April 6, 2013

God Is Blameless – Don R. Patton

Posted in Uncategorized at 10:20 pm by sranderson0103

“As for God, His way is blameless; The word of the LORD is tested; He is a shield to all who take refuge in Him.” (II Samuel 22:31)

This verse is a little more than half way through David’s great “song of deliverance.” The introductory comments of the Psalm (included in the most ancient manuscripts) say, “And David spoke the words of this song to the LORD in the day that the LORD delivered him from the hand of all his enemies and from the hand of Saul.” David’s heart was overflowing with grateful thanksgiving and praise. The Psalm that erupted from David’s heart was evidently considered by God to be of sufficient importance to have it included twice (II Samuel 22 and Psalm 18) in His written word.

Though David wrote the Psalm in response to his immediate personal circumstances, the result was a message from God. In the second verse of the following chapter David reminds us, “The Spirit of the LORD spoke by me, And His word was on my tongue.” (II Samuel 23:2). Recall that Jesus quoted the words of David (from Psalm 82) and called it “law” in John 10:34 and in the next verse, “the word of God.” Then, in that same verse added His confident affirmation regarding David’s words, “the Scripture cannot be broken.” A poetic song…yes. Rooted in and springing from the events of David’s experience…yes. But the end result was “God-breathed,” (II Timothy 3:16 NIV).

One of the most common excuses given by men for rejecting the God of the Bible is their opinion that His ways are unfair. Even Christians are prone to complain about the way God deals with them. But, the fact that we may not understand God’s ways, hardly gives us the right to pass judgment on them. He often reminds us in His word that His way is perfect and His word has been tried and proved, again and again. “For the word of the LORD is right and true; he is faithful in all he does.” (Psalm 33:4). “The law of the LORD is perfect, reviving the soul. …” (Psalm 19:7).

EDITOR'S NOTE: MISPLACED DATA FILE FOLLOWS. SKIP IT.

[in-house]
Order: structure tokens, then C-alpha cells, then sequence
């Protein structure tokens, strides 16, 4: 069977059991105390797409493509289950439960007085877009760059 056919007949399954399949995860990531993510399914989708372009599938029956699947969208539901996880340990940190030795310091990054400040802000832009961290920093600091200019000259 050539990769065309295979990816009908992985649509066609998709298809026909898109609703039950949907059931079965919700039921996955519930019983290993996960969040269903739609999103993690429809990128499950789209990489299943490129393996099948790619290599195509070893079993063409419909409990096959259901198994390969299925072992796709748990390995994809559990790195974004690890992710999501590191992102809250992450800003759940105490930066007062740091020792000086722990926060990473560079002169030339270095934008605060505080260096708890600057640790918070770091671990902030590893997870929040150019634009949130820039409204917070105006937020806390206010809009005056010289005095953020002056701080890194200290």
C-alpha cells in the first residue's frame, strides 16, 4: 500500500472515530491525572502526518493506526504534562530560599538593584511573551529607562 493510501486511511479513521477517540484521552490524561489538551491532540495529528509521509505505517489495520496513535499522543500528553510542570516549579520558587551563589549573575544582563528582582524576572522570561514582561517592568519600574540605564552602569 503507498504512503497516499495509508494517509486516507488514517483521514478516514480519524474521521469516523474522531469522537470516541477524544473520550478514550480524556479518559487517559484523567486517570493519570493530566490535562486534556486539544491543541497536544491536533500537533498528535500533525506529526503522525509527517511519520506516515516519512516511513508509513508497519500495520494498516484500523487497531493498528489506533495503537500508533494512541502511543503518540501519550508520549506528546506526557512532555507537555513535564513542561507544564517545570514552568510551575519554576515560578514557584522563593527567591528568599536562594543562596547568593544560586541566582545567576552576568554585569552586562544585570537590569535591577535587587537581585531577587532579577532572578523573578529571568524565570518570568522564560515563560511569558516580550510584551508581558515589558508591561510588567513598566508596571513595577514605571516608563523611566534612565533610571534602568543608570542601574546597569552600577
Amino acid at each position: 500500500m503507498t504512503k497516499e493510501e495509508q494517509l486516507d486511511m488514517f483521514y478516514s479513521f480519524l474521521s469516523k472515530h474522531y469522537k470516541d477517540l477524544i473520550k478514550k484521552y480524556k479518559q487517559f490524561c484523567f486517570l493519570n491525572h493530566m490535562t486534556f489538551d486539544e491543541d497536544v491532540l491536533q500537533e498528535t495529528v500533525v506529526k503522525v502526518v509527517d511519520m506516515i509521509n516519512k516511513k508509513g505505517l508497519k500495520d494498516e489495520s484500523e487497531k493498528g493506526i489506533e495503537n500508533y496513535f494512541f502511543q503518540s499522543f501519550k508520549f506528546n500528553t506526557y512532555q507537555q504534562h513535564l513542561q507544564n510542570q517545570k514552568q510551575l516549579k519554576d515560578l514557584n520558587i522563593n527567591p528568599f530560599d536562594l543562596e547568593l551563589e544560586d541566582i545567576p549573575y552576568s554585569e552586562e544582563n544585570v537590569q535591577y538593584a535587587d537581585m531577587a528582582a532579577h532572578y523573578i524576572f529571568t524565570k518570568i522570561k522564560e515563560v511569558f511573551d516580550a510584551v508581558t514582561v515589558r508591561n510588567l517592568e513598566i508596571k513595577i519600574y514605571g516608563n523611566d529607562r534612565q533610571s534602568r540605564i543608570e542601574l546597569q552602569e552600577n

The saints of Asia Minor, late in the first century, were experiencing unimaginable tyranny and misery. The book of Revelation was written to fill them with the confidence that God’s perfect, wise plan was working, in spite of their present, temporary, travail. It did not seem that way, but it was. The horrible circumstances that engulfed them, the injustice that seemed to overwhelm them, would end and justice and righteousness would prevail. They would be eternally victorious.

When the apostle Paul was writing of the proper attitude of suffering saints (Romans 8) he remembered David’s lament “But for Your sake we are killed all day long; We are considered as sheep to be slaughtered,” (Psalm 44:22). Then Paul added, “But in all these things we overwhelmingly conquer through Him who loved us.” (Romans 8:37).

We need to settle it in our hearts that, whether we understand them or not, God’s ways are always perfect. What He does is right, and whatever He says must be true by definition. His ways are always in the context of eternity, but we leap to judgment in terms of present inconvenience.

His perfect way is seen most fully in Christ, and His truth is heard most clearly in Christ, for “I am the way,” He said, and I am “the truth,” (John 14:6). Yet Christ’s way was through the cross, and His truth was opposed by the father of lies, (John 8:44). God’s way for us may also lead us into suffering and great opposition, but His way is always perfect, and His word is tried and true. If we trust Him through it all, He will be our shield as He was for David. “Every word of God is flawless; he is a shield to those who take refuge in him.” (Proverbs 30:5).

Adapted from an article by Henry Morris

 

Advertisements

Leave a Reply

Fill in your details below or click an icon to log in:

WordPress.com Logo

You are commenting using your WordPress.com account. Log Out /  Change )

Google photo

You are commenting using your Google account. Log Out /  Change )

Twitter picture

You are commenting using your Twitter account. Log Out /  Change )

Facebook photo

You are commenting using your Facebook account. Log Out /  Change )

Connecting to %s

%d bloggers like this: